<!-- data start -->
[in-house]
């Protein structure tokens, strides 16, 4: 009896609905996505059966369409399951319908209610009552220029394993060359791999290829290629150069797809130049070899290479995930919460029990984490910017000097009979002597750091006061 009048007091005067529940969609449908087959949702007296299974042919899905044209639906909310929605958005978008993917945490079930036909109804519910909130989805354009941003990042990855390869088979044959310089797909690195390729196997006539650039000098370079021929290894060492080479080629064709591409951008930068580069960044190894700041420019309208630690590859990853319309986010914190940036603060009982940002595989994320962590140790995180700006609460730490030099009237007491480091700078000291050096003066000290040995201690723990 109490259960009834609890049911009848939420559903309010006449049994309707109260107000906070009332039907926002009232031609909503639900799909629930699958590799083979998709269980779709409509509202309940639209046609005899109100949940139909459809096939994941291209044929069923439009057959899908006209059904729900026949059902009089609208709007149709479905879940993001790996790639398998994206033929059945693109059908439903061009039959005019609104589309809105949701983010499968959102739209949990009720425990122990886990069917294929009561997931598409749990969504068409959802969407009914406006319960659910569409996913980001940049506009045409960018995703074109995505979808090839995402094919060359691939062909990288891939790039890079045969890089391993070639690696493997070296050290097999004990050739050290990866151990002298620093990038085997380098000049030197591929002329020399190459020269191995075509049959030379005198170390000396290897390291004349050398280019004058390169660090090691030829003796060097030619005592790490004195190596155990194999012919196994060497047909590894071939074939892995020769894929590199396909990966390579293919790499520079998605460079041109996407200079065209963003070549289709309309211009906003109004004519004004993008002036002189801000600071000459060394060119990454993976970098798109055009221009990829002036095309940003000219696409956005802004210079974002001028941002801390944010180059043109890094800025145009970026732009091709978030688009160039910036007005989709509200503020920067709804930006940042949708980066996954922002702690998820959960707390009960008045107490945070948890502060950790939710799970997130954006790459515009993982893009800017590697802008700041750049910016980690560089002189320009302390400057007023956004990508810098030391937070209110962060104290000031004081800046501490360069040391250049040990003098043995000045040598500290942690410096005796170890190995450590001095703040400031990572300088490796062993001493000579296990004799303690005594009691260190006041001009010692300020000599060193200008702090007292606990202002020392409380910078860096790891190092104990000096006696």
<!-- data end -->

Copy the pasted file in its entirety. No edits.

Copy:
[in-house]
């Protein structure tokens, strides 16, 4: 009896609905996505059966369409399951319908209610009552220029394993060359791999290829290629150069797809130049070899290479995930919460029990984490910017000097009979002597750091006061 009048007091005067529940969609449908087959949702007296299974042919899905044209639906909310929605958005978008993917945490079930036909109804519910909130989805354009941003990042990855390869088979044959310089797909690195390729196997006539650039000098370079021929290894060492080479080629064709591409951008930068580069960044190894700041420019309208630690590859990853319309986010914190940036603060009982940002595989994320962590140790995180700006609460730490030099009237007491480091700078000291050096003066000290040995201690723990 109490259960009834609890049911009848939420559903309010006449049994309707109260107000906070009332039907926002009232031609909503639900799909629930699958590799083979998709269980779709409509509202309940639209046609005899109100949940139909459809096939994941291209044929069923439009057959899908006209059904729900026949059902009089609208709007149709479905879940993001790996790639398998994206033929059945693109059908439903061009039959005019609104589309809105949701983010499968959102739209949990009720425990122990886990069917294929009561997931598409749990969504068409959802969407009914406006319960659910569409996913980001940049506009045409960018995703074109995505979808090839995402094919060359691939062909990288891939790039890079045969890089391993070639690696493997070296050290097999004990050739050290990866151990002298620093990038085997380098000049030197591929002329020399190459020269191995075509049959030379005198170390000396290897390291004349050398280019004058390169660090090691030829003796060097030619005592790490004195190596155990194999012919196994060497047909590894071939074939892995020769894929590199396909990966390579293919790499520079998605460079041109996407200079065209963003070549289709309309211009906003109004004519004004993008002036002189801000600071000459060394060119990454993976970098798109055009221009990829002036095309940003000219696409956005802004210079974002001028941002801390944010180059043109890094800025145009970026732009091709978030688009160039910036007005989709509200503020920067709804930006940042949708980066996954922002702690998820959960707390009960008045107490945070948890502060950790939710799970997130954006790459515009993982893009800017590697802008700041750049910016980690560089002189320009302390400057007023956004990508810098030391937070209110962060104290000031004081800046501490360069040391250049040990003098043995000045040598500290942690410096005796170890190995450590001095703040400031990572300088490796062993001493000579296990004799303690005594009691260190006041001009010692300020000599060193200008702090007292606990202002020392409380910078860096790891190092104990000096006696």